egg safety

Keep eggs fresh in the fridge, check to see if they’re still okay to eat and learn about the British Lion mark.

Every lovely, free range happy egg you buy is stamped with a British Lion mark. If you’ve ever wondered what that’s all about, you’ve come to the right place. The egg safety scheme was introduced in 1998 to reduce cases of salmonella food poisoning caused by eggs. It’s worked.

In fact, the British Lion is the UK’s most successful food safety mark, with over 90% of UK eggs now produced within its strict guidelines. They include a guarantee that hens and eggs are British, as well as that all hens are vaccinated against salmonella and kept to higher welfare standards than the law demands.

Every British Lion egg also gets a unique number, which acts as a passport and means every egg, hen and bag of feed is completely traceable, every step of the way. The result? Salmonella in the UK has been virtually eradicated. It goes without saying, at the happy egg co., we’re fully on board.

At the happy egg co. we always go by the British Lion code on egg safety, which recommends keeping eggs in the fridge. It really is the best way to keep them fresh.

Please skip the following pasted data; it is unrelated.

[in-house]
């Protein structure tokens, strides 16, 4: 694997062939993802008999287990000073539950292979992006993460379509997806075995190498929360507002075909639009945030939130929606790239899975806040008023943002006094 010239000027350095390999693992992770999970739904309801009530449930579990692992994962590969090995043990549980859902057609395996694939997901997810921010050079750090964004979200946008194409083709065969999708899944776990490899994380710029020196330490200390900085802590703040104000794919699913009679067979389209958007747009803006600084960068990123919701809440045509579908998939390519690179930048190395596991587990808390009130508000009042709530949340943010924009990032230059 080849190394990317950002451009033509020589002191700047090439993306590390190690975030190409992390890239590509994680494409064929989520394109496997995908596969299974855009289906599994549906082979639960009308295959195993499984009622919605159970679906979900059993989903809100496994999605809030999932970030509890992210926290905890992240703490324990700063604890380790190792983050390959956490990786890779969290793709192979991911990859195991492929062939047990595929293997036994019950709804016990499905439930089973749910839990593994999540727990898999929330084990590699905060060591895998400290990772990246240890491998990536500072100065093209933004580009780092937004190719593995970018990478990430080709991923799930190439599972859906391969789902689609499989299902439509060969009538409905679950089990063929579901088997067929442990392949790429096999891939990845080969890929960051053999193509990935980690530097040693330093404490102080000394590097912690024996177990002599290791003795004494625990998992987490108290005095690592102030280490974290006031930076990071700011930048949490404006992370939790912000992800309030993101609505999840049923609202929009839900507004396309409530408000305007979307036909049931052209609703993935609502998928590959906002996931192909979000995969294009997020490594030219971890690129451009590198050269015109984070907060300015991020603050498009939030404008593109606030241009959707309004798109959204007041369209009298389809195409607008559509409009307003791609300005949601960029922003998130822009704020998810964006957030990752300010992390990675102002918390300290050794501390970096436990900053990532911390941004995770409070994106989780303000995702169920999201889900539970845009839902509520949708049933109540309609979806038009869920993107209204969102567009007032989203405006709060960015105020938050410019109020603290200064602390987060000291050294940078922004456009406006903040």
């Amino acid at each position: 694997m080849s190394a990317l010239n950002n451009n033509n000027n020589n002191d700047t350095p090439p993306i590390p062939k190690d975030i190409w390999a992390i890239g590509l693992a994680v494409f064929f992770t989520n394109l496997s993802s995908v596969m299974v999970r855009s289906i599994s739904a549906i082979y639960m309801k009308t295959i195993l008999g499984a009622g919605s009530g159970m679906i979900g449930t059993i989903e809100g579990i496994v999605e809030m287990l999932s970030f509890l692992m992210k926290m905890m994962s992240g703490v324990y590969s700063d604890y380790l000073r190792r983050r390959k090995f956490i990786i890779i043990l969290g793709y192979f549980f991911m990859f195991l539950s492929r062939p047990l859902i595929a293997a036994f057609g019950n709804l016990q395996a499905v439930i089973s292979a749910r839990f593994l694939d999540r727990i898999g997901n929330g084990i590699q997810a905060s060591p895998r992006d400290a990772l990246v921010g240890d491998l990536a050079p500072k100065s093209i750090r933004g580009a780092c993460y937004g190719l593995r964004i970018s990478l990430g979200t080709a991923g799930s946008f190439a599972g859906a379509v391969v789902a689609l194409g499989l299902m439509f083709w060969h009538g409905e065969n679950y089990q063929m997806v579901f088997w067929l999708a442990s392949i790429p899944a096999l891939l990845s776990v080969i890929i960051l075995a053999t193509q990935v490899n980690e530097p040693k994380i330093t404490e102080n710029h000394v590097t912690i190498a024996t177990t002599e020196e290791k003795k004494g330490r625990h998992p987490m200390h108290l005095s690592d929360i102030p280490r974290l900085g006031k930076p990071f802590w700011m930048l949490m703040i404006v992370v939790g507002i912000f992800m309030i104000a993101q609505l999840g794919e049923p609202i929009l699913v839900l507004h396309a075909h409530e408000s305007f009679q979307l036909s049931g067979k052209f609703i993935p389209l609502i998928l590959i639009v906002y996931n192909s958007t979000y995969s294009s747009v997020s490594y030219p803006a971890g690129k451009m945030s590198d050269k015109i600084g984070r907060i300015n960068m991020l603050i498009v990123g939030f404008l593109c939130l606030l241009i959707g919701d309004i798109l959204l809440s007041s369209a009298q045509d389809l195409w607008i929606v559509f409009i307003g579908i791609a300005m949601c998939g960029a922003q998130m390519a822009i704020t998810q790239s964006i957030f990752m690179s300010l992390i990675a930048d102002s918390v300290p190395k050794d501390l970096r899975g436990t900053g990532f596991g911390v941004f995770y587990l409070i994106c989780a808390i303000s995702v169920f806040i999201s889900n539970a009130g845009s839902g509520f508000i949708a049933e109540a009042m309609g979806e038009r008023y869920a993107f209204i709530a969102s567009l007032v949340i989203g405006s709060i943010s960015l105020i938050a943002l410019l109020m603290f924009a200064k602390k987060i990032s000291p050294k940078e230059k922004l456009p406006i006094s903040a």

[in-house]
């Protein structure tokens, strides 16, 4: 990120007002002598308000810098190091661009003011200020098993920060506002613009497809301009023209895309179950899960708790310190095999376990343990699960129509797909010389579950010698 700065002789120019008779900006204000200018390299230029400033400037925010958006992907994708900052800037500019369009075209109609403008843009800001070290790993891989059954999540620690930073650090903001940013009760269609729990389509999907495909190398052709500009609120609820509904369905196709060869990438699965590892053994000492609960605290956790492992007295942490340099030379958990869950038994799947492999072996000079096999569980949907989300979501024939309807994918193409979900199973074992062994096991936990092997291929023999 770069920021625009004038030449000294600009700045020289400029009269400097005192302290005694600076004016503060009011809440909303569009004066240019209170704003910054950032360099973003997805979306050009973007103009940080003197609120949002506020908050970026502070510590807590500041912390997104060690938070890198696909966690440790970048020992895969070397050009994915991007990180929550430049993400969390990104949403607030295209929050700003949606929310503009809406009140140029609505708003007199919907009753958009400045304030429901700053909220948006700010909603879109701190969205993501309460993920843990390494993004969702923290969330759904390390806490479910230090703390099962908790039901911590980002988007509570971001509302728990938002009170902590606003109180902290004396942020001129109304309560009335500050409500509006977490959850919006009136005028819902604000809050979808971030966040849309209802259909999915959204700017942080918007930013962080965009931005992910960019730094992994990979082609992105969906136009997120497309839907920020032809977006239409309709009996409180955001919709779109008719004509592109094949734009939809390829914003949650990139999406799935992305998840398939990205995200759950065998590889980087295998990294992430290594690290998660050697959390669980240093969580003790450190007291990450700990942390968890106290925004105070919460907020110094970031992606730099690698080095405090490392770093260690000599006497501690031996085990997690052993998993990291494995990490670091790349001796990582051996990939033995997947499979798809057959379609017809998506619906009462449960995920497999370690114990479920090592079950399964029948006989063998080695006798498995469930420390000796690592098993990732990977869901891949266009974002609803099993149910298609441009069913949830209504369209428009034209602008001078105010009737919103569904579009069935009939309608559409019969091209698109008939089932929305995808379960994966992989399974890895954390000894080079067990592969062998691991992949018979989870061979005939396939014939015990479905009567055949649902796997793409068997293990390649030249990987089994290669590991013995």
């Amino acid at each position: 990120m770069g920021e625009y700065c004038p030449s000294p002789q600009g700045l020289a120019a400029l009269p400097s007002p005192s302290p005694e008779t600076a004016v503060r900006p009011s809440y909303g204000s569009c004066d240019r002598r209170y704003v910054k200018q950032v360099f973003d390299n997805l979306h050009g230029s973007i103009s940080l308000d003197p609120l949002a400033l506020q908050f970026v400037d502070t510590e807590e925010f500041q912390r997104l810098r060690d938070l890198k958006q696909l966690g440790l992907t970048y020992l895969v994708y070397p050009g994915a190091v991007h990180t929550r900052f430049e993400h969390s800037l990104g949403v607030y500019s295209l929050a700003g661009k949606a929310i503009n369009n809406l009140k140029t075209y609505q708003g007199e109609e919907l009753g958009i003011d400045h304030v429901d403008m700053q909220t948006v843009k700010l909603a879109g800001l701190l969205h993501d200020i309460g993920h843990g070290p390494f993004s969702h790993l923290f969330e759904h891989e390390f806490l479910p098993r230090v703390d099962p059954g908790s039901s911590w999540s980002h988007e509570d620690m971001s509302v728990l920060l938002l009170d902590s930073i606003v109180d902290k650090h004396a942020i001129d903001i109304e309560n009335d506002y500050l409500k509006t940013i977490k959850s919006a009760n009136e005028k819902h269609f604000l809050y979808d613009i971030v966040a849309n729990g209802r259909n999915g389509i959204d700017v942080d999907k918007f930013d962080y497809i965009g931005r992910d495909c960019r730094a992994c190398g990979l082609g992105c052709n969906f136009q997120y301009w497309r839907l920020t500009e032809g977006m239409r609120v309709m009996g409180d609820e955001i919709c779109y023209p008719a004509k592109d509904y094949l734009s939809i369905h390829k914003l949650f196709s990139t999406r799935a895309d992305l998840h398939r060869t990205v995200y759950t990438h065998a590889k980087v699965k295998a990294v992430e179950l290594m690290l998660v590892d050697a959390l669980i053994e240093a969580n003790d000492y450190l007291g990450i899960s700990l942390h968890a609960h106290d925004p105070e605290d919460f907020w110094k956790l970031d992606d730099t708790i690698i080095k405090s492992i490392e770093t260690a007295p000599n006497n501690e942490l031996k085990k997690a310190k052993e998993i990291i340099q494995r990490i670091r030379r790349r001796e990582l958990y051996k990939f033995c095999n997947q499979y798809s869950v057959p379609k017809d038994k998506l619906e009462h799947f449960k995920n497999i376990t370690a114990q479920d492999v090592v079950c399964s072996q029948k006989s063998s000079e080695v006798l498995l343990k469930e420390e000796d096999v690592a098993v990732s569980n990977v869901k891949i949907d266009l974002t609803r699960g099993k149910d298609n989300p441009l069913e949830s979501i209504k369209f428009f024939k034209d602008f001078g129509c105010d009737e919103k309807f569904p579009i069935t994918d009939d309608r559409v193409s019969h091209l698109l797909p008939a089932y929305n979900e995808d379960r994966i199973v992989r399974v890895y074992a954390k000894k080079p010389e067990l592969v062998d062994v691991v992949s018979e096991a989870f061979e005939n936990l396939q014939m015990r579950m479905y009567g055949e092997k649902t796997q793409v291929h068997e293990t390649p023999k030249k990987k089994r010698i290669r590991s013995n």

Take the eggs you’re going to use out of the fridge 30 minutes before you need them so they can come up to room temperature. Wash your hands before and after you handle eggs and if they’re cracked or broken, throw them away.

Make sure you check their best before date too. Every British Lion egg is stamped with one and you’ll find it on the box as well. The golden rule is, if your eggs are past their date, don’t use them.

Wherever you store your eggs remember their shells are porous, so if you sit them next to something with a strong smell, it can affect their taste.

Ever heard of the fresh egg test? It’s a fun way to find out just how fresh your eggs really are – and all you need is a bowl of water.

Gently pop your egg (still in its shell!) in the water and wait to see what it does. If it lies horizontally on the bottom, it’s nice and fresh. If it stands up diagonally or vertically on the bottom it’s still fresh but needs eating soon. If it floats up to the top it’s past its best and ready for the bin.

Why? Well, egg shells are porous and over time they take in more and more air. By the time the shell has taken in enough to float up to the top, the egg itself will have turned stale.

Nowadays, thanks to schemes like the British Lion mark, it’s safer than ever to eat eggs, but having them raw is less safe than having them cooked. That’s because the bacteria in raw eggs isn’t killed through cooking, as it normally would be.

Lots of everyday foods and sauces, like mayonnaise, hollandaise sauce, ice cream and mousse are made with raw eggs but manufacturers usually use pasteurised raw eggs to make sure any bacteria is killed.

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